LaDon Swann is the Director of the Mississippi-Alabama Sea Grant Consortium and Auburn University Marine Programs.
He is responsible for implementing practical solutions to coastal issues through competitive research, graduate student training and extension and outreach and K-12 education in Alabama and Mississippi. In addition to his administrative duties for Mississippi-Alabama Sea Grant and the Auburn University Marine Extension and Research Center, LaDon conducts research on shellfish aquaculture and habitat restoration. He has over 25 years of experience designing, delivering and evaluating adult education programs.
The Tennessee native worked 10 years with the Illinois-Indiana Sea Grant College Program at Purdue University, where he earned a Ph.D. in curriculum and instruction for adults. He also served as a U.S. Peace Corps volunteer in Togo, West Africa, in the mid-1980s.
Charles A. Wilson, III is currently Chief Science Officer of the Gulf of Mexico Research Initiative, and Emeritus Professor in the Department of Oceanography and Coastal Sciences, Louisiana State University (LSU). During his twenty-seven year tenure at LSU, Dr. Wilson served as Chair of the Department of Oceanography, Vice Provost in LSU’s Office of Academic Affairs and Executive Director of Louisiana Sea Grant. His career research program on the biota of the northern Gulf of Mexico focused primarily on marine fish life history and the impact of oil and gas development on fish populations.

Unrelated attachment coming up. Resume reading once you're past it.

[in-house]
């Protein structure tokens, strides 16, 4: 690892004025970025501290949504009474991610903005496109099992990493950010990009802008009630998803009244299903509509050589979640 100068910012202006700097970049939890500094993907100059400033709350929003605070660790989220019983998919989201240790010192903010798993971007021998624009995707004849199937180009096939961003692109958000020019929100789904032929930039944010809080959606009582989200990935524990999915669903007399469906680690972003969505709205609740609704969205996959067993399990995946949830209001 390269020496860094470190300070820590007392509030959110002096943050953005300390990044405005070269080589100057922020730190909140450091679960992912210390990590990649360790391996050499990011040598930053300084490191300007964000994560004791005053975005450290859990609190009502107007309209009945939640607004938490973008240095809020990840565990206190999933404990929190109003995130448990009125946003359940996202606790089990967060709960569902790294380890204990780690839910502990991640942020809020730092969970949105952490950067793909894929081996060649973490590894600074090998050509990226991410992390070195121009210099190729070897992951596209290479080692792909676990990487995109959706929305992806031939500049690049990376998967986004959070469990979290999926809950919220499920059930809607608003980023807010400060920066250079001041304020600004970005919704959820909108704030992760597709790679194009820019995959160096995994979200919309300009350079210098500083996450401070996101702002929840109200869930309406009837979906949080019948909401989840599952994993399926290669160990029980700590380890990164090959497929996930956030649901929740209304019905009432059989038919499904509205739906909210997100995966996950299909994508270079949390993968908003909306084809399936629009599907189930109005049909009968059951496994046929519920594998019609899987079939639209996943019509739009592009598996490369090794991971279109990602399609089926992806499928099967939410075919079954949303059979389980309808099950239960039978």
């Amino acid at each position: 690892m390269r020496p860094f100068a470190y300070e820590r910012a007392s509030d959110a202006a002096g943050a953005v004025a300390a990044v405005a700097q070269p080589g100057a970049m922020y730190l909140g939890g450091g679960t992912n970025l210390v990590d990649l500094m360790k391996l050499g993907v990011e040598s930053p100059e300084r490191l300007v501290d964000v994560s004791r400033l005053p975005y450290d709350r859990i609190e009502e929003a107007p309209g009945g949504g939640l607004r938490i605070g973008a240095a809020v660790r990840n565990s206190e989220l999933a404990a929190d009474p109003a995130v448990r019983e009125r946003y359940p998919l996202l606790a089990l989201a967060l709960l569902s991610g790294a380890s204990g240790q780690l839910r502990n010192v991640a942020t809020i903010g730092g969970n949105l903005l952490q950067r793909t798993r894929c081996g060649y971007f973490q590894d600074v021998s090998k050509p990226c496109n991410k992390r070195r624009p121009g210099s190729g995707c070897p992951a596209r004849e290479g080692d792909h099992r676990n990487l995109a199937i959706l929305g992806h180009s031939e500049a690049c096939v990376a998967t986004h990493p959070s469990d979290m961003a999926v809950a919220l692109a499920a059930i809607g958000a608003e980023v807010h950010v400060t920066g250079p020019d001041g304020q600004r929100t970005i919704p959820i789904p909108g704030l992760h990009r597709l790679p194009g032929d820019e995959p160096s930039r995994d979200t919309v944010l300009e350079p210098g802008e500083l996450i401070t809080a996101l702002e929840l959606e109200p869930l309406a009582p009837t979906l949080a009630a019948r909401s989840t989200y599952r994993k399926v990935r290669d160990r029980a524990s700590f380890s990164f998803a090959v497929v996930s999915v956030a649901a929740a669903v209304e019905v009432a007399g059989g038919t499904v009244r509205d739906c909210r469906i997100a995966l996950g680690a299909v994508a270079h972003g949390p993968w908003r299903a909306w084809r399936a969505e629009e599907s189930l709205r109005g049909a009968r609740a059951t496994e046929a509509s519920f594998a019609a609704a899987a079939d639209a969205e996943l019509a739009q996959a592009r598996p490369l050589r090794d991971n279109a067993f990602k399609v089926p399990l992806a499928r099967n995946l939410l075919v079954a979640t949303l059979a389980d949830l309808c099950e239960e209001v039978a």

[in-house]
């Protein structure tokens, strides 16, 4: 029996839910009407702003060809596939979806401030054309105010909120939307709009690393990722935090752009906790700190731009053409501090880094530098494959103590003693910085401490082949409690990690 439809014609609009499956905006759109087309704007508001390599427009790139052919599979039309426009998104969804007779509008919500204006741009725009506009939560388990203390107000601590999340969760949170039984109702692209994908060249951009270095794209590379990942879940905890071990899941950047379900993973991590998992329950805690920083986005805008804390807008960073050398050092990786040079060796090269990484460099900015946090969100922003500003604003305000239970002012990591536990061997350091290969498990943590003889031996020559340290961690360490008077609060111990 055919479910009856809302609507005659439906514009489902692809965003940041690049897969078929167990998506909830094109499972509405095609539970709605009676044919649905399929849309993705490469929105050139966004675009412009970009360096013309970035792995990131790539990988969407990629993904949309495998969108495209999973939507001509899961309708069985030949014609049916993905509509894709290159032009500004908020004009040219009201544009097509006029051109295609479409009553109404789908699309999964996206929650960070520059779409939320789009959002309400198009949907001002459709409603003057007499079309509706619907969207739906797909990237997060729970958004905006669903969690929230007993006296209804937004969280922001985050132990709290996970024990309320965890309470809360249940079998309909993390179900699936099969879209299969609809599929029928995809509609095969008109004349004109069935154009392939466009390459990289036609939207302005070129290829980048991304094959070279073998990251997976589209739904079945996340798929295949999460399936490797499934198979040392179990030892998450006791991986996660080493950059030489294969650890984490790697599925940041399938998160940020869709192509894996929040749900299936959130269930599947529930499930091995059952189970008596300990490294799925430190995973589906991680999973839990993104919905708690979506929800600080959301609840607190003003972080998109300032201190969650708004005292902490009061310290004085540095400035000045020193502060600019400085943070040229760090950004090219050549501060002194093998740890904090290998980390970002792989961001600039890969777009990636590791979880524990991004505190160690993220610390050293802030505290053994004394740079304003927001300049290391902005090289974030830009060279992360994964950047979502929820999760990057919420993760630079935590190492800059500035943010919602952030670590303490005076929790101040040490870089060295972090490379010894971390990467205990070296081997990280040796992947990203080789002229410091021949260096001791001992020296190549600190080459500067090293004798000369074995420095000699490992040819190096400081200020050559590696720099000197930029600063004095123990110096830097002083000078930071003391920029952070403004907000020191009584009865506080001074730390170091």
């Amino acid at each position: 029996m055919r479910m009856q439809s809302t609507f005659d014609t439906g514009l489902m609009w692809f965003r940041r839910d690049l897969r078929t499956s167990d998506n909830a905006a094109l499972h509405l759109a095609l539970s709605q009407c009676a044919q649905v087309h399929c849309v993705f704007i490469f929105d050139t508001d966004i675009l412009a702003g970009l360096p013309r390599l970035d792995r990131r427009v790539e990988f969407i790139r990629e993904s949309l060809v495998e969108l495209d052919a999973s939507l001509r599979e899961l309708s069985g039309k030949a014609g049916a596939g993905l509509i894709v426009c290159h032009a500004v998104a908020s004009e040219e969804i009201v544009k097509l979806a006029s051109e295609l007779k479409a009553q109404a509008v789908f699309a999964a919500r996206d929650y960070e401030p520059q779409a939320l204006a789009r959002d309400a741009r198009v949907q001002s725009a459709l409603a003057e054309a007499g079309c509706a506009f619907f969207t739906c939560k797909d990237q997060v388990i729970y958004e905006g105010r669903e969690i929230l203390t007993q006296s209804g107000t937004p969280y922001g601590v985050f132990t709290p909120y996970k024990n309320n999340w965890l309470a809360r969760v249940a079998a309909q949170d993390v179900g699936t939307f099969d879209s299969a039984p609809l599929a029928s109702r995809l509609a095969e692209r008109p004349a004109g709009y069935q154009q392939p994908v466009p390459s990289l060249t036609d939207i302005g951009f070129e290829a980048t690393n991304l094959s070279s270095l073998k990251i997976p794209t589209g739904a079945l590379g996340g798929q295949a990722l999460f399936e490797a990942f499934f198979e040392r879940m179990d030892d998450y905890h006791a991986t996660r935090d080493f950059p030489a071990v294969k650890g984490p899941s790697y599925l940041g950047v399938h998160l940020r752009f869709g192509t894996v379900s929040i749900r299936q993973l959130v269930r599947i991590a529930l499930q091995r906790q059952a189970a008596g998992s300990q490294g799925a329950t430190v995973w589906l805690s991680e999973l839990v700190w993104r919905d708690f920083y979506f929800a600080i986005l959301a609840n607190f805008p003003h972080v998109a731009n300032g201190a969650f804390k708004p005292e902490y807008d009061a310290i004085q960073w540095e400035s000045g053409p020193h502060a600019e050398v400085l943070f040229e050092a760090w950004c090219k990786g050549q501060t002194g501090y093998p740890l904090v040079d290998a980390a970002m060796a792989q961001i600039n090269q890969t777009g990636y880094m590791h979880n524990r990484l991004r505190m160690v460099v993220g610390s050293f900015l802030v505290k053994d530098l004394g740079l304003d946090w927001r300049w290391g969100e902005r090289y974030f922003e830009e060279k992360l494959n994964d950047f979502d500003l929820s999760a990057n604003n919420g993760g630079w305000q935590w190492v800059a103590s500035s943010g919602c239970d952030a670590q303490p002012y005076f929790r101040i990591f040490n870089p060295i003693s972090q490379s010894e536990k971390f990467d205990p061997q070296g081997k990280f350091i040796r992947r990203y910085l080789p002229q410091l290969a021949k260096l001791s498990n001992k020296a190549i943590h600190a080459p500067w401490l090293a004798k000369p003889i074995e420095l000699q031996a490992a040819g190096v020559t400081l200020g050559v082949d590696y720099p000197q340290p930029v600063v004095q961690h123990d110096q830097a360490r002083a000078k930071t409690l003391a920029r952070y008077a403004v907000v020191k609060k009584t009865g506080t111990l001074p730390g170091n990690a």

Society Award Lectures
Wednesday, 24 February: 10:30 A.M.–12:30 P.M.
The AGU Sverdrup Award Lecture
Dr. Fiamma Straneo
Department of Physical Oceanography
Woods Hole Oceanographic Institution
The ASLO G. Evelyn Hutchinson Award
Dr. Jack Middelburg
Professor, Department of Geosciences
Research Institute Director, Earth Sciences